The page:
Every week, we highlight some of our favorite releases in a handy list. Although we try to cover as much new music as possible, there are so many stellar releases to talk about. Consider this our genre-diverse guide to songs we have on repeat.

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Yukons - "Nueva"

Atlanta’s Latinx underground is thriving two years since the pioneering party La Choloteca blazed through, finally bringing reggaeton and salsa into mainstay clubs. Yukons belongs to this fresh wave, making their own statement of pride as one of few Latinx bands on the local garage, punk, and rock circuit. Rambunctious but punctuated, “Nueva,” premiering today, rings like ripping out that niche with their bare hands. –Jhoni Jackson


Reykon - "Mala"

Colombia’s Reykon El Lider shows off his signature bounce-and-bop reggaeton on “Mala,” which celebrates all the bad girls of the world. The track follows Reykon’s previously upbeat releases, like “El Chisme,” which recall the days when the genre was served up with a heavier side of pop instead of the moment’s current trap a la mode. –Julyssa Lopez


Maria Usbeck - "Bosque de Bambú"

At first chime, it seems Maria Usbeck is back with another dreamy soundscape that follows the whimsical charm of her 2016 album Amparo. But “Bosque de Bambú” unfolds into an electronic gem that shows another side of the former Selebrities frontwoman – it’s brisker, flashier and much more dance-driven than the twinkling songs that decorated her last project, and the lyrics detail a chipper love affair that adds a buoyant filter to the sprightly composition. –Julyssa Lopez


La Favi - "Me Camela" ft. Nerak and Rody The Voice

Bay Area artist La Favi oozes sensuality into pretty much everything she does, so it’s not surprising to see the vocalist breathe and coo her way through a track literally titled to mean “seduction” in gitano. The song gets its energy from Kid Favelas and Mitxhell de León, two Boricua-Dominican producers La Favi teamed up with to make her forthcoming EP. Between verses from Nerak and Rody The Voice, La Favi employs the lofty operatic notes that she stamps on her music like a branding tool. –Julyssa Lopez


Chris Jeday, Brytiago and Ozuna - "Bipolar"

On this batch of trap-tinged break-up balladry, Chris Jeday, Brytiago, and Ozuna let out their gripes over a fickle romance and a girl whose behavior they dub “bipolar” (take the title with a grain of salt). The well-worn crazy ex-girlfriend storyline is offset by the interplay between Ozuna’s well-deployed, sky-high vocals, Brytiago verses and sleek, stripped production from Jeday. –Julyssa Lopez

Hinds - "The Club"

Madrid’s resident garage girls refer to their latest song “The Club” as their “presentation card,” and for good reason: If, for some inexplicable reason, you’re just now jumping onto the Hinds bandwagon, the recent single is a fuzz-filled primer of the lazy, hazy ride you can expect from the quartet. The song shows off their love of distortion and staticky white noise, which somehow never weighs down their brighter, pop-minded melodies. –Julyssa Lopez


Javier Arce - "Onces"

Costa Rica’s Javier Arce puts his work with Cocofunka on hold to release “Onces,” and it pulls our spirit in different directions: to an easy, carefree place with its instrumentation, and to a dark, uncertain one with its lyrics. He’s trying to break free from the oppressive politics surrounding his country’s presidential elections one dance move at a time. –Cheky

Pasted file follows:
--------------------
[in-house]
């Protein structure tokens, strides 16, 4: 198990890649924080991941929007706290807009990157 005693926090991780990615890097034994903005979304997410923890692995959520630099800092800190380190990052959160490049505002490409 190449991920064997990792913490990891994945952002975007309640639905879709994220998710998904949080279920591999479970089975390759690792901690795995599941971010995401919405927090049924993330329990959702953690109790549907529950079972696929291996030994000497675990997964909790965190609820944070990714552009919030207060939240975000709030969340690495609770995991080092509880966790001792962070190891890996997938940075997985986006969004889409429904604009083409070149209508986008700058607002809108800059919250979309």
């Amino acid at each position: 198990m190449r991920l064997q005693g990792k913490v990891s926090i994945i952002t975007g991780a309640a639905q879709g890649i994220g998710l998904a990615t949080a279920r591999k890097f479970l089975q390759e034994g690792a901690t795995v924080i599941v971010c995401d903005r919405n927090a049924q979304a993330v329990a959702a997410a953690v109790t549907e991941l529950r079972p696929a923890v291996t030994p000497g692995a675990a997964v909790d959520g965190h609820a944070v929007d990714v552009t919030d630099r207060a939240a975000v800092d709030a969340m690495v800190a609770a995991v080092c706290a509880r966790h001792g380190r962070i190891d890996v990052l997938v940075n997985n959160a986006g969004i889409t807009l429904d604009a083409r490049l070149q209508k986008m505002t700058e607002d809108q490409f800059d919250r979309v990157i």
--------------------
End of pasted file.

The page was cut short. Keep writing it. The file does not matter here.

The Parrots - "Soy Peor"

Madrid’s garage rock lifers The Parrots share a lot of hedonistic passions with Bad Bunny, so it kinda makes sense that they’d cover one of his biggest hits when you think about it. Instead of ripping into it punk-style, the band lets their guitar ride a surf beat that somehow makes El Conejo Malo’s flow work, resulting in something surprisingly charming. –Marcos Hassan


Trillones - "Tarde de Oro (ft. Carolina en Llamas)"

After mastering the art of balancing the ethereal sounds of shoegaze with the mechanical precision of techno, Mexicali’s Trillones sets out to reinvent trip-hop by employing breakbeats full of synthetic snaps, surreal electronics, and irresistible pop vocals. It’s exhilarating and nostalgic at the same time, the perfect soundtrack to watch a distorted sun setting in the distance. –Marcos Hassan


Chasing Nomads - "Speak"

Emo can evoke many things, but a funky groove is not usually one of them. In the hands of San Juan, Puerto Rico’s Chasing Nomads, intricate guitar lines and confessional lyrics become soulful, adding another dimension to the drama. Yearning for a loved one never sounded so fun. –Marcos Hassan


Astrosuka - "Туман"

Buenos Aires crew TRRUENO put out this late-night track from member Astrosuka. Its title is the Russian word for fog, but don’t expect some misty reminisce — “Туман” is a crashing rage of a club song, perhaps what it sounds like when someone picks up your entire life, and shakes. –Caitlin Donohue


Holy Six - VulvaSónica mixtape

Emerging Mexico City publication Mi Hermosa Vagina aims to be a forum for female and genderqueer artists of all stripes, and their mixtape series offers a look at emerging DJs and producers from across Latin America. This edition features Peruvian beatmaker Holy Six, who turns in a slick-edged folkloric journey. –Caitlin Donohue


La Goony Chonga - "No Effort Remix"

La Goony Chonga may have delayed the release of her new album to focus on the baby growing in her belly, but don’t worry, fans, she’ll be back. “No Effort Remix” will go down as her pregnancy anthem, riffing on the ease at which she vanquishes the rap competition. The video features jewel-toned lowriders, her nail artist Krocaine, and Goony’s partner Rue Maneli kissing her ready-to-pop belly. –Caitlin Donohue


Stream the Full Playlist on Spotify and Apple Music